"We had reason to expect some great events from the action of the fleets this summer in the channel, but they are all now in port without having effected any thing. The junction was late, and the length of time the Brest squadron was at sea, (equal to an East India voyage,) partly on the hot Spanish coast, occasioned a sickness among the people that made their return necessary: they had chased the English fleet, which refused the combat. The sick men are recovering fast since they were landed; and the proposed descent on England does not yet seem to be quite given up, as the troops are not withdrawn from the ports. Holland has not yet granted the succors required by the English, nor even given an answer to the requisition presented by Sir Joseph Yorke. The aids will be refused ; and as the refusal must be disagreeable, it is postponed from time to time. The expectations of assistance from Russia and Prussia seem also to have failed the English, and they are as much at a loss to find effective friends in Europe as they have been in America. Portugal seems to have a better disposition towards us than heretofore. About thirty of our people taken, and set ashore on one of her islands by the English, were maintained comfortably by the governor during their stay there, furnished with every necessary, and sent to Lisbon; where, on inquiry to whom payment was to be made for the expense they had occasioned, they were told that no reimbursement was expected; that it was the queen's bounty, who had a pleasure in shewing hospitality to strangers in distress. 1 have been presented thanks by the Portuguese ambassador here in behalf of the congress: and I am given to understand that probably, in a little time, the ports of that nation will be as open to us as those of Spain. What relates to Spain I suppose Mr. Lee informs you of.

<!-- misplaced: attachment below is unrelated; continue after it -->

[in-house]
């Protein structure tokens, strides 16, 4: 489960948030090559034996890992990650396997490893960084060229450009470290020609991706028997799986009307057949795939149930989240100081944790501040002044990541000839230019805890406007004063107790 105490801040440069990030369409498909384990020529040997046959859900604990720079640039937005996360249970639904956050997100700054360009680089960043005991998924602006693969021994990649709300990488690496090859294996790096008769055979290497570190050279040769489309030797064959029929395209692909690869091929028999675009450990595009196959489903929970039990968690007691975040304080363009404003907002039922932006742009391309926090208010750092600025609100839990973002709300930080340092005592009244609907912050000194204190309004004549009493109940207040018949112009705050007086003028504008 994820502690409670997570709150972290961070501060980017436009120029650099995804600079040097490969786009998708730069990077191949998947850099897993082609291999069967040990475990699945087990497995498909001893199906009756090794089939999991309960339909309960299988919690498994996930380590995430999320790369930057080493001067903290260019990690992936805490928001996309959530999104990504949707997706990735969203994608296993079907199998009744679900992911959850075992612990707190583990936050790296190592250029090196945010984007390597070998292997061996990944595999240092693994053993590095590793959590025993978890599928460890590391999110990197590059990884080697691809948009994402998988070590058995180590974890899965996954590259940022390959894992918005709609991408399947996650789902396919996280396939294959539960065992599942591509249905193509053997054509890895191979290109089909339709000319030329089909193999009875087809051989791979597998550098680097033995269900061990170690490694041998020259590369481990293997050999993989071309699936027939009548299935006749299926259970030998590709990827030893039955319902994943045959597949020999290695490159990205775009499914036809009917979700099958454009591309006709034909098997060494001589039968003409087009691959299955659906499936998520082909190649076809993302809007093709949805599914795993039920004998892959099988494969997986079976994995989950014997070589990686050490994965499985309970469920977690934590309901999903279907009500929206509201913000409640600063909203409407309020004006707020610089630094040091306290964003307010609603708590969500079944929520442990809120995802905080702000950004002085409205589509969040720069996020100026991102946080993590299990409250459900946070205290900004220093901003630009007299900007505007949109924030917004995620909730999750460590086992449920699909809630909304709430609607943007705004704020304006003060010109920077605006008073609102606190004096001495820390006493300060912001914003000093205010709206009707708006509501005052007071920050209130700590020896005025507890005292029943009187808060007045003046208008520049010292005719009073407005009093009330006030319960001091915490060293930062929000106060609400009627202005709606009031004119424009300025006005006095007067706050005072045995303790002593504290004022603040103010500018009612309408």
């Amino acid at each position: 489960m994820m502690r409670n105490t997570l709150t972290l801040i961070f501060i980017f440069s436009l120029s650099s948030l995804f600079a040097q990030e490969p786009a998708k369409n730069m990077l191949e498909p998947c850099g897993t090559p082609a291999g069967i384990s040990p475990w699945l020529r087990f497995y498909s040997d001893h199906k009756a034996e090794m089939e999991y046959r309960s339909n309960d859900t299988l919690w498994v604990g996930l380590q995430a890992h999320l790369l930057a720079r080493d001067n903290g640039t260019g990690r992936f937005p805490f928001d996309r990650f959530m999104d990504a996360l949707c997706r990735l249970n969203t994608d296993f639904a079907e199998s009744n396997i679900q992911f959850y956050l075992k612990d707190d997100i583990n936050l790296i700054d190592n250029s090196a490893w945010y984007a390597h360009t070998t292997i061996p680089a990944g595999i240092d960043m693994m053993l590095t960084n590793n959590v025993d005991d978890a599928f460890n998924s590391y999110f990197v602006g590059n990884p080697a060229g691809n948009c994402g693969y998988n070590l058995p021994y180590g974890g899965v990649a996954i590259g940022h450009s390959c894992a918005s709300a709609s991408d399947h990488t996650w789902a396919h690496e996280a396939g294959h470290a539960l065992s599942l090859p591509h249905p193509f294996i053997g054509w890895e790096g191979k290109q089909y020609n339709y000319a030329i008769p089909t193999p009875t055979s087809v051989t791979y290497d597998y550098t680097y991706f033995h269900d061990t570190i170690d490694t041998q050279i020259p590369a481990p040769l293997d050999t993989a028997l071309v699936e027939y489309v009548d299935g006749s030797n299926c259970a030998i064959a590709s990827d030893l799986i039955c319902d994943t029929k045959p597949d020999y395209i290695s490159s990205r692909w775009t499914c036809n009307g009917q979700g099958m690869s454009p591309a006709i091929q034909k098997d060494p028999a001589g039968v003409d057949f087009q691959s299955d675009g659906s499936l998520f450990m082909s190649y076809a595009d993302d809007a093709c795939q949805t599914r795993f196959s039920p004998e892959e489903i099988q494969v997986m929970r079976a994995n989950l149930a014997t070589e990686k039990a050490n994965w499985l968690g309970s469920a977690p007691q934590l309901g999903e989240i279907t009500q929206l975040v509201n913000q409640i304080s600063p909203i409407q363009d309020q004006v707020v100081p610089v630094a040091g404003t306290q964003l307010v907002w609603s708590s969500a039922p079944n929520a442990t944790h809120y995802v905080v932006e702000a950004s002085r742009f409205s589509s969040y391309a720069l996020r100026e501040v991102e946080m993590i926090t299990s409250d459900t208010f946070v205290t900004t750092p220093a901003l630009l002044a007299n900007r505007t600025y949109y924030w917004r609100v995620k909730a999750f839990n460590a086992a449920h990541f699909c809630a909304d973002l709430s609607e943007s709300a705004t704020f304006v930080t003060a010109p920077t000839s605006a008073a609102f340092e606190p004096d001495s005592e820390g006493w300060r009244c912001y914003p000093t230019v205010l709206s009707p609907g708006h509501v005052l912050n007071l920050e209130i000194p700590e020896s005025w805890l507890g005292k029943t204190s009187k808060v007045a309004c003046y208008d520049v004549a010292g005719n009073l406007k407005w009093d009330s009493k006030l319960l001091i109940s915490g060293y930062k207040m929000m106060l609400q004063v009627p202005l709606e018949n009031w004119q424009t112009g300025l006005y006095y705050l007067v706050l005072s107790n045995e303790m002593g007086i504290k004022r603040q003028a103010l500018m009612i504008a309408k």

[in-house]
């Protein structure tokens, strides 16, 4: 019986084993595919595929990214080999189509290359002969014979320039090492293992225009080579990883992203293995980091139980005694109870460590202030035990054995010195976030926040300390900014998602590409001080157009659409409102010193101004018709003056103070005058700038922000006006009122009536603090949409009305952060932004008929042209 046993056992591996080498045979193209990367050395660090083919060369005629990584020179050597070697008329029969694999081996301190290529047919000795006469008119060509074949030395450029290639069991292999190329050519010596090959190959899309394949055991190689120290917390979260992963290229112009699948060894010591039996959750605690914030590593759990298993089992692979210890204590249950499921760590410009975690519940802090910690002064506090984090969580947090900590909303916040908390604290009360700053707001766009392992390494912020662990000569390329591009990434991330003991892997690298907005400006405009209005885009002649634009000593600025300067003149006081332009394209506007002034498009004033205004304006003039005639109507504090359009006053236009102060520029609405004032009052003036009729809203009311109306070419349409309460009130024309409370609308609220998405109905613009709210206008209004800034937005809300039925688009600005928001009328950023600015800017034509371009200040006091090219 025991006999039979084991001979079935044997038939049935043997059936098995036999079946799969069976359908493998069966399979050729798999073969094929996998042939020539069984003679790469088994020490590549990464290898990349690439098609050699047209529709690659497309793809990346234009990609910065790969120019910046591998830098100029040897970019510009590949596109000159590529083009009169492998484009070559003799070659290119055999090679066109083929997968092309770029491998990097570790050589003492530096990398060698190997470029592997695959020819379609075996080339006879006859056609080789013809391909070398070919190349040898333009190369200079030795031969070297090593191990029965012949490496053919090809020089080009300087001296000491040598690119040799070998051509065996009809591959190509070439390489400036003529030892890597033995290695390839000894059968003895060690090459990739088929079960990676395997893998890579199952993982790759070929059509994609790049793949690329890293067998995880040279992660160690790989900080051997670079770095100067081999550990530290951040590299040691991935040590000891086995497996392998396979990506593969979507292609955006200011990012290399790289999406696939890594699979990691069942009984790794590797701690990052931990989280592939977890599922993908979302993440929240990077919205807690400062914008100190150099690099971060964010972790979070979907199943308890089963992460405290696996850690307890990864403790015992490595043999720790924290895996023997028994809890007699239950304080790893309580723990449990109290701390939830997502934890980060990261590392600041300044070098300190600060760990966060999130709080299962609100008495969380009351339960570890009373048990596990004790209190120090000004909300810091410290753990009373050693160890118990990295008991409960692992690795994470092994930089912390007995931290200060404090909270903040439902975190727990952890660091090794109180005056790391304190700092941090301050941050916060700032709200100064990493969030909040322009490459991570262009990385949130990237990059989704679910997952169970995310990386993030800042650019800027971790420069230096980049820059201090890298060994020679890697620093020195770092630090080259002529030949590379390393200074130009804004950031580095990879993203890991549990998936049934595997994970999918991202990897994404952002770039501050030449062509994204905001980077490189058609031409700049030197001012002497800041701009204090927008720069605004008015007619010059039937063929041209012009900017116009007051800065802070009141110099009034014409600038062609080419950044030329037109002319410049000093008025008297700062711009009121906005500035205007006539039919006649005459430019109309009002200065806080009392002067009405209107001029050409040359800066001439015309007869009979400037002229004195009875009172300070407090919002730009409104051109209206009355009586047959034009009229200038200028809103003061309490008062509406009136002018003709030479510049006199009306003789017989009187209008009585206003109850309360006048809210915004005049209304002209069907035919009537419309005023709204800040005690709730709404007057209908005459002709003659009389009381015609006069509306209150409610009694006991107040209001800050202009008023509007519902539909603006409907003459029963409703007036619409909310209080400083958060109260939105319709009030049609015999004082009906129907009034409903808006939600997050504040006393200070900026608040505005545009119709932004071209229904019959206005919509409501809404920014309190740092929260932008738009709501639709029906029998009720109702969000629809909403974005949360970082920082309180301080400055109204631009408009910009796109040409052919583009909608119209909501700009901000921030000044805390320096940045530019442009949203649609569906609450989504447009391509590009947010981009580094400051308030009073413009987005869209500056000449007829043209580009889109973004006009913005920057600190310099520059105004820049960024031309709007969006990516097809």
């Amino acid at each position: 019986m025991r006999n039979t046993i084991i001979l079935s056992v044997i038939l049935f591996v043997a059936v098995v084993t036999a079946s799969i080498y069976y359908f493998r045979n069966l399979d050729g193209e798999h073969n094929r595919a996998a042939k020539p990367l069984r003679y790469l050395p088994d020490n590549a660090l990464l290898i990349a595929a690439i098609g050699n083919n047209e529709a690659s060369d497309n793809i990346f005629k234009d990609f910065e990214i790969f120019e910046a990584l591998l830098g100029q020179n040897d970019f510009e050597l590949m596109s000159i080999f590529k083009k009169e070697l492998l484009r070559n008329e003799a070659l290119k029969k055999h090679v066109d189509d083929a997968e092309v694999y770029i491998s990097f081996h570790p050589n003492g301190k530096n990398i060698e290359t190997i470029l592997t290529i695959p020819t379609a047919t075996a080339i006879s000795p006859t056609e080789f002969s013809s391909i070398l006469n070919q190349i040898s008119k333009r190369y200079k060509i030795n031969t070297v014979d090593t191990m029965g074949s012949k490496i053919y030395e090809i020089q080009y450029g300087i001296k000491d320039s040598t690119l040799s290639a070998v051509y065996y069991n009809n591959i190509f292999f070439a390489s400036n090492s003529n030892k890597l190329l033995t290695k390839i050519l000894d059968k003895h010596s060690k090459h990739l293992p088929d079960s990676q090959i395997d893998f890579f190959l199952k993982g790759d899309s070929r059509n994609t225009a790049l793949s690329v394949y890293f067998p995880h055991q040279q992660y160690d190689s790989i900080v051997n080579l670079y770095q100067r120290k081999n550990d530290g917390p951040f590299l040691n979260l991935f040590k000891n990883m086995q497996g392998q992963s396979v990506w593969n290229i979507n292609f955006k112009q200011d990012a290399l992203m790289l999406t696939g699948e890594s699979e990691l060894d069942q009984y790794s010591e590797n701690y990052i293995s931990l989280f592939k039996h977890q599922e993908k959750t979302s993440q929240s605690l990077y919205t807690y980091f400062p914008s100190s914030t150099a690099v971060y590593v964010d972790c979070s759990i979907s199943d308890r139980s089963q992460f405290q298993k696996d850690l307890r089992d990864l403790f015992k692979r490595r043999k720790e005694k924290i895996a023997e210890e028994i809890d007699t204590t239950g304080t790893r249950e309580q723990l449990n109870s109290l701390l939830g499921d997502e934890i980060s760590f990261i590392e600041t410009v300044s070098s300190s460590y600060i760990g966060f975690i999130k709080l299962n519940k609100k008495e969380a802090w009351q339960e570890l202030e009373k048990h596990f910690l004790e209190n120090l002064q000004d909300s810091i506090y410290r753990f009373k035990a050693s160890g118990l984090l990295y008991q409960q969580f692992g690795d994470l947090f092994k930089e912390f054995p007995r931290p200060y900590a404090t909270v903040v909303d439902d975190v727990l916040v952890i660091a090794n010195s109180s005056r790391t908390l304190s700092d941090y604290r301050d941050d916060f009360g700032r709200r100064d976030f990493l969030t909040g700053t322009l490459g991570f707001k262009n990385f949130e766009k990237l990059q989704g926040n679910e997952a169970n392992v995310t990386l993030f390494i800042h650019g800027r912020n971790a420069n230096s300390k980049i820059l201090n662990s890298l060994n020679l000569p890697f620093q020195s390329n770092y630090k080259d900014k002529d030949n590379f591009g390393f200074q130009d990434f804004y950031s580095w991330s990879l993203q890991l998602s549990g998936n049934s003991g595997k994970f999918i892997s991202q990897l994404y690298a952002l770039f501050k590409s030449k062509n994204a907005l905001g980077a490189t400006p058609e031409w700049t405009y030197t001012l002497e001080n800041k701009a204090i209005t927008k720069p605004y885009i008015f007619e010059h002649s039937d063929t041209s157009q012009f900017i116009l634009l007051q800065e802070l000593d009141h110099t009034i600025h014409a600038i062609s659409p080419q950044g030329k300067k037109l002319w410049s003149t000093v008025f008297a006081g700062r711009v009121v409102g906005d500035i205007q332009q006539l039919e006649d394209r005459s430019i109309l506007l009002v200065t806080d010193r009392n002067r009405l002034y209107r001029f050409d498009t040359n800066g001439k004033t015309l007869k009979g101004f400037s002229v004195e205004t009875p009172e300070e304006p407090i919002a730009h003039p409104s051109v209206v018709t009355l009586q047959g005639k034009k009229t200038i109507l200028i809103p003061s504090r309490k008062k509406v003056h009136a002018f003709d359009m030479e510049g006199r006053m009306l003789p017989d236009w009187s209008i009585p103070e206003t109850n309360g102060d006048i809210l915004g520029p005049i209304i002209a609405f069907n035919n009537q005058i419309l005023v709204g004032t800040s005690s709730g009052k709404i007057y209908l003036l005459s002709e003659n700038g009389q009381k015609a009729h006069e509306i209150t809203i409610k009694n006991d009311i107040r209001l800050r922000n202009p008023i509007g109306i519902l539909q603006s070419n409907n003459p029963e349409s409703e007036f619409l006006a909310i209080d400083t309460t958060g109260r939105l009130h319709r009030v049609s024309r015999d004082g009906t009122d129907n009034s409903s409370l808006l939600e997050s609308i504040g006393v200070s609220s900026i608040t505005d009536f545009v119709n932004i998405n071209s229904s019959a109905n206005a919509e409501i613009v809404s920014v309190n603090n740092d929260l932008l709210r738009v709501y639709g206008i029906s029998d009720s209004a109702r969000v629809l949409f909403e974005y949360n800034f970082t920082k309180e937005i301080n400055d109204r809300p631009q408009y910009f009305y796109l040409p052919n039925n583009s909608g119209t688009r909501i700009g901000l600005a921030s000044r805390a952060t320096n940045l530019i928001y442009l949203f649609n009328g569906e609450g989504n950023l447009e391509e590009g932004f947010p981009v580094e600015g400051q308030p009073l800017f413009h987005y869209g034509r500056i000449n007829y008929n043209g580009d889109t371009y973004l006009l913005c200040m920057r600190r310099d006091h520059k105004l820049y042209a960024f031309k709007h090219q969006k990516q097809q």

The sword ordered by congress for the Marquis de la Fayette, being at length finished, tl sent it down to him at Havre, where he was with the troops intended for the invasion. I wrote a letter with it, and received an answer, copies of both which I enclose, together with a description of the sword, and drawings of the work upon it, which was executed by the best artists in Paris, and cost altogether two hundred guineas. The present has given him great